Ten permanent clones derived from a single biopsy specimen of an untreated human adenocarcinoma of the stomach were established and characterized in vitro. Tissue culture growth properties, doubling times, plating efficiencies, growth fractions, cell cycle phase distributions, DNA indices, modal chromosome numbers, and ploidies were determined. Growth fractions were nearly 100%, and doubling times ranged from 23 to 37 hr. The plating efficiencies were generally high for tumor cells in culture, ranging up to 70%. Modal chromosome numbers varied from 45 to 48, with a wider range of variability in about 25% of the cells studied in each clone. In addition, the parent cell line (from which the clones were isolated) was shown to grow in athymic mice and to have the same histochemical and cytological characteristics as the specimen taken from the patient.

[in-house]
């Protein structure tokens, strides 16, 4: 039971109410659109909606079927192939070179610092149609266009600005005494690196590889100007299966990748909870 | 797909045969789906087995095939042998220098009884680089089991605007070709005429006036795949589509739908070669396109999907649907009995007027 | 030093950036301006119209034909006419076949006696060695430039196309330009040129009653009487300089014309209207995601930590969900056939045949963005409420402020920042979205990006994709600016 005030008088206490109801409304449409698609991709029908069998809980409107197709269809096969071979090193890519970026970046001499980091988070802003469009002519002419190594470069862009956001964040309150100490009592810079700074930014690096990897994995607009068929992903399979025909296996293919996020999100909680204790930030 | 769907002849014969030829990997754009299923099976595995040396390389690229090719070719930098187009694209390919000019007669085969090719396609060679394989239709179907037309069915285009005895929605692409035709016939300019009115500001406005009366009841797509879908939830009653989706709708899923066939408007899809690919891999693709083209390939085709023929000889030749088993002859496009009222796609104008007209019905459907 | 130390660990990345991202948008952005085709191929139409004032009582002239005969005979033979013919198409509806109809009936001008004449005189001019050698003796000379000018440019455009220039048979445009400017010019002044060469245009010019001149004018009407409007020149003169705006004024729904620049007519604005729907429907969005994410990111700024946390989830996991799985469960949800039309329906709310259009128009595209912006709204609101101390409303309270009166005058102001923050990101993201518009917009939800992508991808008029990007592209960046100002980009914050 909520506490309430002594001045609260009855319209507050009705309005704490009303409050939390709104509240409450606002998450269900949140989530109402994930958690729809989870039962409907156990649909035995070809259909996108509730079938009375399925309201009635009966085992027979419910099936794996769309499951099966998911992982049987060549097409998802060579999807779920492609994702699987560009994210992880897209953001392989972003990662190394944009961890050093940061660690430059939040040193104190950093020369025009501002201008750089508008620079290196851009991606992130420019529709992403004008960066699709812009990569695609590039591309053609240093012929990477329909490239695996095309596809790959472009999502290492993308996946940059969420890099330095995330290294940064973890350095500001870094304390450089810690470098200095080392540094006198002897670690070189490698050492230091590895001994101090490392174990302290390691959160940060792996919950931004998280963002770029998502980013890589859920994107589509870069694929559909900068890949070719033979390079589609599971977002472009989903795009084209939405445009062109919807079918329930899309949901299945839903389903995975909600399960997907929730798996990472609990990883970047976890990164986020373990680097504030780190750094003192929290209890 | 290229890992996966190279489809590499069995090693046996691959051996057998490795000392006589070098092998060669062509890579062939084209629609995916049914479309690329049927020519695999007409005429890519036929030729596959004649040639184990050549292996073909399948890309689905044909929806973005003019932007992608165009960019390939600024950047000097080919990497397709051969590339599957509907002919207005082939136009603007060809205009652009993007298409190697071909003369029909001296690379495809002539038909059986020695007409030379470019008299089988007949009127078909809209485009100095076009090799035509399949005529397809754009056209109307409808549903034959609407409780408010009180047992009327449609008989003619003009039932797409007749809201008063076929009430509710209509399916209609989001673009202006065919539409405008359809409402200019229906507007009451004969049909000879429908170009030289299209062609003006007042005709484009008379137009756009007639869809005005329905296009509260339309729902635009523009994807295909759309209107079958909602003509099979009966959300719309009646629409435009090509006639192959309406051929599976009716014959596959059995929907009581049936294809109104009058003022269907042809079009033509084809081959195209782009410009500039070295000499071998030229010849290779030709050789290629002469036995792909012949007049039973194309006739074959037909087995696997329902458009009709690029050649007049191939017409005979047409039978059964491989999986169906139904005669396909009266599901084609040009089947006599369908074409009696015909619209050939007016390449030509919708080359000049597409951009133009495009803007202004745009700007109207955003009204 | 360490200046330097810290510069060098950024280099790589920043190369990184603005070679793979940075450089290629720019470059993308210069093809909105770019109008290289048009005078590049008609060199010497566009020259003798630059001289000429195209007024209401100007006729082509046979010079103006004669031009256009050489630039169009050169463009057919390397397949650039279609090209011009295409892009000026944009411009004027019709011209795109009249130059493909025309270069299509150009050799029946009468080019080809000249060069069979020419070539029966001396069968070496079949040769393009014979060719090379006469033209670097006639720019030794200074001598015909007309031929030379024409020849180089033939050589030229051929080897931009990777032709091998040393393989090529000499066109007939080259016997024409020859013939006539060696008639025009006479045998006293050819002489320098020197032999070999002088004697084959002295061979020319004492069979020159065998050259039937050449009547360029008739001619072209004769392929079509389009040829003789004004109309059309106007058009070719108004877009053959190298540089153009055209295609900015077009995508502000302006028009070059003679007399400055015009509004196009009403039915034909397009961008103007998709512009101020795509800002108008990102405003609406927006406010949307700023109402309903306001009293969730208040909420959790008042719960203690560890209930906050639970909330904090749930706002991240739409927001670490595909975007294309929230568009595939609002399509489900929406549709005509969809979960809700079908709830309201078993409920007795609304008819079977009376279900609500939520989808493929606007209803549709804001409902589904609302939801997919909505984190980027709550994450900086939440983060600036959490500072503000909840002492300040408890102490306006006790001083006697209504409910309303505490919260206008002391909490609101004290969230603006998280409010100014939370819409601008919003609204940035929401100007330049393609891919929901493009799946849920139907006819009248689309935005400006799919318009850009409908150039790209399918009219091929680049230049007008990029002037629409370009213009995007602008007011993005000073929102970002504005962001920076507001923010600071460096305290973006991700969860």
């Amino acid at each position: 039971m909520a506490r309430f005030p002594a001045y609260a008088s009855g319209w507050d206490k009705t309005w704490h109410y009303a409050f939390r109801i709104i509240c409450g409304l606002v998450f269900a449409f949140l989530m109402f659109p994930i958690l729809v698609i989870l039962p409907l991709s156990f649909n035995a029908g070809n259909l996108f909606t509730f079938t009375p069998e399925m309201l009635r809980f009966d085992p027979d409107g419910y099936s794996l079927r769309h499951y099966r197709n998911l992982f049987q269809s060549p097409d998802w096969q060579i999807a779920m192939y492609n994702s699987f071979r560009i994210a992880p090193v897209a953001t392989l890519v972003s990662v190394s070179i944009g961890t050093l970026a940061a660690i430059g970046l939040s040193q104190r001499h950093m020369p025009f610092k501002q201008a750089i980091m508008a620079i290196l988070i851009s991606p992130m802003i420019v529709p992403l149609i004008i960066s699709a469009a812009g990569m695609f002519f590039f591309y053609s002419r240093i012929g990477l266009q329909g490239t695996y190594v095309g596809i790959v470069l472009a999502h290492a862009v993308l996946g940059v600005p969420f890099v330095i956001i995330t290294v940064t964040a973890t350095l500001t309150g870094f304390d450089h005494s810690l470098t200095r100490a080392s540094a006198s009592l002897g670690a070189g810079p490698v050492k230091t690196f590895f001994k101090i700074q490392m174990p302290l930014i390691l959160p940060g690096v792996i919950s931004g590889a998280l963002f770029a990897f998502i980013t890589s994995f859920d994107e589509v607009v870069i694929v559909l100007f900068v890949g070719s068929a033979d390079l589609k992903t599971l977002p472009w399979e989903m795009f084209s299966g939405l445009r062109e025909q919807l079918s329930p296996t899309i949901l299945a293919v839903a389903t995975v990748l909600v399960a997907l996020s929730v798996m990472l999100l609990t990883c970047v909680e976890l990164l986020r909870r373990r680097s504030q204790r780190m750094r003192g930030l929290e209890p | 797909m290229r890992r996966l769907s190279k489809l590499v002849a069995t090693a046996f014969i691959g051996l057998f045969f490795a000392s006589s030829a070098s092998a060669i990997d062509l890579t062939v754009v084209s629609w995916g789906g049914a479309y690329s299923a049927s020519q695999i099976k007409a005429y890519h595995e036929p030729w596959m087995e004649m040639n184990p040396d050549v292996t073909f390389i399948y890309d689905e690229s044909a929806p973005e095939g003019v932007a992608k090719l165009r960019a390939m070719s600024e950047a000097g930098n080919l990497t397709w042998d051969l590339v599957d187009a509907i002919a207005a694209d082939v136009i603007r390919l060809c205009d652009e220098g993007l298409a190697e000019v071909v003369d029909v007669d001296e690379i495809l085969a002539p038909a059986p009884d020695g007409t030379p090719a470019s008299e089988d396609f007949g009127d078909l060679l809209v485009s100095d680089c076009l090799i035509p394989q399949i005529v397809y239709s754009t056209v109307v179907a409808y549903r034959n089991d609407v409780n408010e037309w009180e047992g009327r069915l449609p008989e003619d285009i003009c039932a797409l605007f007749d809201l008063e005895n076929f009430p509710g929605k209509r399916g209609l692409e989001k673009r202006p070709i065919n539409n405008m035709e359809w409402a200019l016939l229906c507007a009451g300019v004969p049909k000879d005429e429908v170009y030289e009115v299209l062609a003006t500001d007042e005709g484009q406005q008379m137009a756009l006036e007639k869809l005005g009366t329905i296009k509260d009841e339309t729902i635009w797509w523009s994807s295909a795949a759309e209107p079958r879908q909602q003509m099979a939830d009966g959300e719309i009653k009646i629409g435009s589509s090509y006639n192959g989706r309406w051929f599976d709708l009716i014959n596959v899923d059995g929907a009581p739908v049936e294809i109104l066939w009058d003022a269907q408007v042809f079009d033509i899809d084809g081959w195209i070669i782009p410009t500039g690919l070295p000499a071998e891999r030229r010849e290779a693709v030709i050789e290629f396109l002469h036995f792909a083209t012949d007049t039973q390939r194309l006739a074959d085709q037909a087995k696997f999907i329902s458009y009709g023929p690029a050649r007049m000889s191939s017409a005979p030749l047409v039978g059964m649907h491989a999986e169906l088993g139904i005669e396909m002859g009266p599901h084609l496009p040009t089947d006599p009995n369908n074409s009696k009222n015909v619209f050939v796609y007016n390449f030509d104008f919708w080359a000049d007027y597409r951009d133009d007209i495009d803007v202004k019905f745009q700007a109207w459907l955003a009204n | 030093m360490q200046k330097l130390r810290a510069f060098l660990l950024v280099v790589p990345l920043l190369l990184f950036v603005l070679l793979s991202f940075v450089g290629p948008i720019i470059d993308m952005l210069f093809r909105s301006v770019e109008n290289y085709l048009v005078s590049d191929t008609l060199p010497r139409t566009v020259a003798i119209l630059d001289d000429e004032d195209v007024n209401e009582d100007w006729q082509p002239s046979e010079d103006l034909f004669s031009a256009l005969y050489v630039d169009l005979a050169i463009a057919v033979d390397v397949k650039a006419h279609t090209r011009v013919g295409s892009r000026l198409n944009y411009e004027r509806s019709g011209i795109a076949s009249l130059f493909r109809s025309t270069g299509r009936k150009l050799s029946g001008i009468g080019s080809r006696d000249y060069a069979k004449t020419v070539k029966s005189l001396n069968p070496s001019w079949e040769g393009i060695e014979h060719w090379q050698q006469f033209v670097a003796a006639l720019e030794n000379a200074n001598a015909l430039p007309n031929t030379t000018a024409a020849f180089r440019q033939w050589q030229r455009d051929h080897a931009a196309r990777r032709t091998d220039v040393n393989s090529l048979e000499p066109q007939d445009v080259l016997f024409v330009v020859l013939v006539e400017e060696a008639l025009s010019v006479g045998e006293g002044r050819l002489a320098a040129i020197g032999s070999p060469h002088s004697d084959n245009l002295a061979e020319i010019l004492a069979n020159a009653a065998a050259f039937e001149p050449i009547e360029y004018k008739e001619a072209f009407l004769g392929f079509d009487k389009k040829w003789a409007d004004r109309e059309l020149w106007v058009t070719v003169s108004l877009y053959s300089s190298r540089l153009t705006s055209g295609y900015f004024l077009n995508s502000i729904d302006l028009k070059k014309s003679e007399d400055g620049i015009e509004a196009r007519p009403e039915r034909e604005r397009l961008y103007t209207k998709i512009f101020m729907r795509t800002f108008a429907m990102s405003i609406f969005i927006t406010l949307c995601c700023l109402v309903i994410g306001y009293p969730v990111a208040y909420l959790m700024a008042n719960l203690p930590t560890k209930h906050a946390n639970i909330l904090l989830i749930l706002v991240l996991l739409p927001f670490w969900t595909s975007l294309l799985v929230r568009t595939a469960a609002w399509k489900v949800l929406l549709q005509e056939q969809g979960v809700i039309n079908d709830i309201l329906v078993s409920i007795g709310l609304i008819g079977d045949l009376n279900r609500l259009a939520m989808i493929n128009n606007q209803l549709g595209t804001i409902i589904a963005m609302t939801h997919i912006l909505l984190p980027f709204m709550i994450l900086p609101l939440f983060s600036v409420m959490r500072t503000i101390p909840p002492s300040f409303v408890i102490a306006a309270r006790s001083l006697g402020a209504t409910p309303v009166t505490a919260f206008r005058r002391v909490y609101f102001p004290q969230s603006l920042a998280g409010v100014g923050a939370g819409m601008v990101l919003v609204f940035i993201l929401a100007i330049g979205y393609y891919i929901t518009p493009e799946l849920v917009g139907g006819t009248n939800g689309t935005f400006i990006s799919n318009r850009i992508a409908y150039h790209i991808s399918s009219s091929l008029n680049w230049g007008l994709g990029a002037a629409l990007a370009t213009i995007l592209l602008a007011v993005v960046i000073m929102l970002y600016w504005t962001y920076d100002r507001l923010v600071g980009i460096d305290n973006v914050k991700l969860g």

It is important to characterize human tumor cells in vitro in this detailed manner, since they serve as excellent model systems for other studies involving the heterogeneous responses to drugs and radiation. The identification of mechanisms of drug sensitivity and resistance and the testing of drug and radiation combination treatment schedules in such in vitro systems can provide valuable insight into the design of clinical protocols for treatment of stomach cancer in humans.
Supported by NIH Grants DHEW 2-RO1-CA-15397-10, CA-32718 and RCDA-1K04-CA-00854.